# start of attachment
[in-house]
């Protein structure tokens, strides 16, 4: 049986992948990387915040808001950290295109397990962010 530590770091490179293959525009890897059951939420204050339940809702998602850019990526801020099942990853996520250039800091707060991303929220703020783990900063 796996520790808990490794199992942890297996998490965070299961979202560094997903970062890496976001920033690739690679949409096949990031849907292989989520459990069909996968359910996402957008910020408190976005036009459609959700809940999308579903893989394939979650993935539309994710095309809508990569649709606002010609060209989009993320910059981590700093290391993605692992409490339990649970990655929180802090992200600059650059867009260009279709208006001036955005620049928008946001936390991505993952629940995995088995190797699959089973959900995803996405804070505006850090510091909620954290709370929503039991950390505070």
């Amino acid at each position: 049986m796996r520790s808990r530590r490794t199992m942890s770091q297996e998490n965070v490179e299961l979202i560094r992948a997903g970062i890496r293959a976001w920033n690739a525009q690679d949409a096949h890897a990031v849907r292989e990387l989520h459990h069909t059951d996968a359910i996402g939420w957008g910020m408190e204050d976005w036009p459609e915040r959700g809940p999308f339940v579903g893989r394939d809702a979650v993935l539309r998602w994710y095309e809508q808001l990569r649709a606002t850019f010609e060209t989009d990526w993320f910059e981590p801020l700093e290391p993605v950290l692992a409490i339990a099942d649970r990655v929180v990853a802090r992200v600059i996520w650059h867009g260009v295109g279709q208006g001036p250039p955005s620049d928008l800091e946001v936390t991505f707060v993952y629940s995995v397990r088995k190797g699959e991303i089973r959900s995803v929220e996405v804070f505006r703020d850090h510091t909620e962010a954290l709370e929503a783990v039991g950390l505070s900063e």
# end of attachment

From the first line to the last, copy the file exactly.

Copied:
[in-house]
């Protein structure tokens, strides 16, 4: 049986992948990387915040808001950290295109397990962010 530590770091490179293959525009890897059951939420204050339940809702998602850019990526801020099942990853996520250039800091707060991303929220703020783990900063 796996520790808990490794199992942890297996998490965070299961979202560094997903970062890496976001920033690739690679949409096949990031849907292989989520459990069909996968359910996402957008910020408190976005036009459609959700809940999308579903893989394939979650993935539309994710095309809508990569649709606002010609060209989009993320910059981590700093290391993605692992409490339990649970990655929180802090992200600059650059867009260009279709208006001036955005620049928008946001936390991505993952629940995995088995190797699959089973959900995803996405804070505006850090510091909620954290709370929503039991950390505070």
């Amino acid at each position: 049986m796996r520790s808990r530590r490794t199992m942890s770091q297996e998490n965070v490179e299961l979202i560094r992948a997903g970062i890496r293959a976001w920033n690739a525009q690679d949409a096949h890897a990031v849907r292989e990387l989520h459990h069909t059951d996968a359910i996402g939420w957008g910020m408190e204050d976005w036009p459609e915040r959700g809940p999308f339940v579903g893989r394939d809702a979650v993935l539309r998602w994710y095309e809508q808001l990569r649709a606002t850019f010609e060209t989009d990526w993320f910059e981590p801020l700093e290391p993605v950290l692992a409490i339990a099942d649970r990655v929180v990853a802090r992200v600059i996520w650059h867009g260009v295109g279709q208006g001036p250039p955005s620049d928008l800091e946001v936390t991505f707060v993952y629940s995995v397990r088995k190797g699959e991303i089973r959900s995803v929220e996405v804070f505006r703020d850090h510091t909620e962010a954290l709370e929503a783990v039991g950390l505070s900063e």